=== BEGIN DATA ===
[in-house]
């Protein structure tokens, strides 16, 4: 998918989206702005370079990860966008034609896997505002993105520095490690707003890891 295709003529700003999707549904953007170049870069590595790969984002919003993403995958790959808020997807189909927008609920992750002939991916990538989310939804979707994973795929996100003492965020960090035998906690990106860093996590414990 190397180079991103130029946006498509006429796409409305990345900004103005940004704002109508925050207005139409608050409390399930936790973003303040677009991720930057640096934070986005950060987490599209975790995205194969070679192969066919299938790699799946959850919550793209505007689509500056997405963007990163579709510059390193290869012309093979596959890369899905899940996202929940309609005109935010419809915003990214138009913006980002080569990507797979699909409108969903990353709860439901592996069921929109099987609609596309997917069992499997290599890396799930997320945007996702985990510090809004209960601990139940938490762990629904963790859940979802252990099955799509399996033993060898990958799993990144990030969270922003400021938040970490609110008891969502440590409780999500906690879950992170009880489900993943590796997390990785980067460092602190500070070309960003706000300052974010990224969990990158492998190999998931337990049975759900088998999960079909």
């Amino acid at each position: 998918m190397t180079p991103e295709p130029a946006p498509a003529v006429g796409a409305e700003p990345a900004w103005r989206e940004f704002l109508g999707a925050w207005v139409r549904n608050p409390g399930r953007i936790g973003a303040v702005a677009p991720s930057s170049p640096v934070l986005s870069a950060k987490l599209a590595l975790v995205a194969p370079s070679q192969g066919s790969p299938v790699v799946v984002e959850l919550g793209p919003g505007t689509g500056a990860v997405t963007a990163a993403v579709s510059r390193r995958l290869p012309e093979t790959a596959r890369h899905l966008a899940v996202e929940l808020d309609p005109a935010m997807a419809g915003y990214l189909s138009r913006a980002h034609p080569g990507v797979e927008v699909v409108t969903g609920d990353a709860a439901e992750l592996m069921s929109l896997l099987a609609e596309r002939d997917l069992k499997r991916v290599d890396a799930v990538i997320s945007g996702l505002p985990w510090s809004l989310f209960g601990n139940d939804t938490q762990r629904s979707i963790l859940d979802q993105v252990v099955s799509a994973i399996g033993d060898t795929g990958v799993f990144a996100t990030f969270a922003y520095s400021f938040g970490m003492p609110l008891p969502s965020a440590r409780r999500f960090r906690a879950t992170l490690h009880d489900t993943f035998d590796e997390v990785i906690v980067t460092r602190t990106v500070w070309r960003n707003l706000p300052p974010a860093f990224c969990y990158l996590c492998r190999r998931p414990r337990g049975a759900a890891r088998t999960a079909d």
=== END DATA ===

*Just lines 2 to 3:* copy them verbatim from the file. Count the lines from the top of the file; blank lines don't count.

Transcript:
């Protein structure tokens, strides 16, 4: 998918989206702005370079990860966008034609896997505002993105520095490690707003890891 295709003529700003999707549904953007170049870069590595790969984002919003993403995958790959808020997807189909927008609920992750002939991916990538989310939804979707994973795929996100003492965020960090035998906690990106860093996590414990 190397180079991103130029946006498509006429796409409305990345900004103005940004704002109508925050207005139409608050409390399930936790973003303040677009991720930057640096934070986005950060987490599209975790995205194969070679192969066919299938790699799946959850919550793209505007689509500056997405963007990163579709510059390193290869012309093979596959890369899905899940996202929940309609005109935010419809915003990214138009913006980002080569990507797979699909409108969903990353709860439901592996069921929109099987609609596309997917069992499997290599890396799930997320945007996702985990510090809004209960601990139940938490762990629904963790859940979802252990099955799509399996033993060898990958799993990144990030969270922003400021938040970490609110008891969502440590409780999500906690879950992170009880489900993943590796997390990785980067460092602190500070070309960003706000300052974010990224969990990158492998190999998931337990049975759900088998999960079909």
């Amino acid at each position: 998918m190397t180079p991103e295709p130029a946006p498509a003529v006429g796409a409305e700003p990345a900004w103005r989206e940004f704002l109508g999707a925050w207005v139409r549904n608050p409390g399930r953007i936790g973003a303040v702005a677009p991720s930057s170049p640096v934070l986005s870069a950060k987490l599209a590595l975790v995205a194969p370079s070679q192969g066919s790969p299938v790699v799946v984002e959850l919550g793209p919003g505007t689509g500056a990860v997405t963007a990163a993403v579709s510059r390193r995958l290869p012309e093979t790959a596959r890369h899905l966008a899940v996202e929940l808020d309609p005109a935010m997807a419809g915003y990214l189909s138009r913006a980002h034609p080569g990507v797979e927008v699909v409108t969903g609920d990353a709860a439901e992750l592996m069921s929109l896997l099987a609609e596309r002939d997917l069992k499997r991916v290599d890396a799930v990538i997320s945007g996702l505002p985990w510090s809004l989310f209960g601990n139940d939804t938490q762990r629904s979707i963790l859940d979802q993105v252990v099955s799509a994973i399996g033993d060898t795929g990958v799993f990144a996100t990030f969270a922003y520095s400021f938040g970490m003492p609110l008891p969502s965020a440590r409780r999500f960090r906690a879950t992170l490690h009880d489900t993943f035998d590796e997390v990785i906690v980067t460092r602190t990106v500070w070309r960003n707003l706000p300052p974010a860093f990224c969990y990158l996590c492998r190999r998931p414990r337990g049975a759900a890891r088998t999960a079909d």